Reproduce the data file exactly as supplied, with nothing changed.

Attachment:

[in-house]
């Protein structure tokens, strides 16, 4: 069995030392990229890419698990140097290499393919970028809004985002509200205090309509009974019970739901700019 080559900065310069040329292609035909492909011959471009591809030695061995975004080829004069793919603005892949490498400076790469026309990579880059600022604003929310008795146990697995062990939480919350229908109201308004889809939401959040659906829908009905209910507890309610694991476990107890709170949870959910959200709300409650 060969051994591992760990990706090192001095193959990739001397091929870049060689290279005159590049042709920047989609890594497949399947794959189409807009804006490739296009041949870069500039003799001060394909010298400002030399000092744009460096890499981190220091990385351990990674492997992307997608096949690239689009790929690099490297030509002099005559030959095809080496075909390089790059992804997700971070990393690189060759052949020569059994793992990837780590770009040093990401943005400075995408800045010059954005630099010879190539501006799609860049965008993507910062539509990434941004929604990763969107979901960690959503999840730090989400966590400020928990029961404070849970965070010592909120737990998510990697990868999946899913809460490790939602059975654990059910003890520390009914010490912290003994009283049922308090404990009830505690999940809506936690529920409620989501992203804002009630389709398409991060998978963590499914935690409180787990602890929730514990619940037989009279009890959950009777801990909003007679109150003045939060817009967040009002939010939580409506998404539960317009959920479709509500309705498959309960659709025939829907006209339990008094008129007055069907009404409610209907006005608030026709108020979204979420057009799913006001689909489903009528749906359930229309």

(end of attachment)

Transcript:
[in-house]
């Protein structure tokens, strides 16, 4: 069995030392990229890419698990140097290499393919970028809004985002509200205090309509009974019970739901700019 080559900065310069040329292609035909492909011959471009591809030695061995975004080829004069793919603005892949490498400076790469026309990579880059600022604003929310008795146990697995062990939480919350229908109201308004889809939401959040659906829908009905209910507890309610694991476990107890709170949870959910959200709300409650 060969051994591992760990990706090192001095193959990739001397091929870049060689290279005159590049042709920047989609890594497949399947794959189409807009804006490739296009041949870069500039003799001060394909010298400002030399000092744009460096890499981190220091990385351990990674492997992307997608096949690239689009790929690099490297030509002099005559030959095809080496075909390089790059992804997700971070990393690189060759052949020569059994793992990837780590770009040093990401943005400075995408800045010059954005630099010879190539501006799609860049965008993507910062539509990434941004929604990763969107979901960690959503999840730090989400966590400020928990029961404070849970965070010592909120737990998510990697990868999946899913809460490790939602059975654990059910003890520390009914010490912290003994009283049922308090404990009830505690999940809506936690529920409620989501992203804002009630389709398409991060998978963590499914935690409180787990602890929730514990619940037989009279009890959950009777801990909003007679109150003045939060817009967040009002939010939580409506998404539960317009959920479709509500309705498959309960659709025939829907006209339990008094008129007055069907009404409610209907006005608030026709108020979204979420057009799913006001689909489903009528749906359930229309």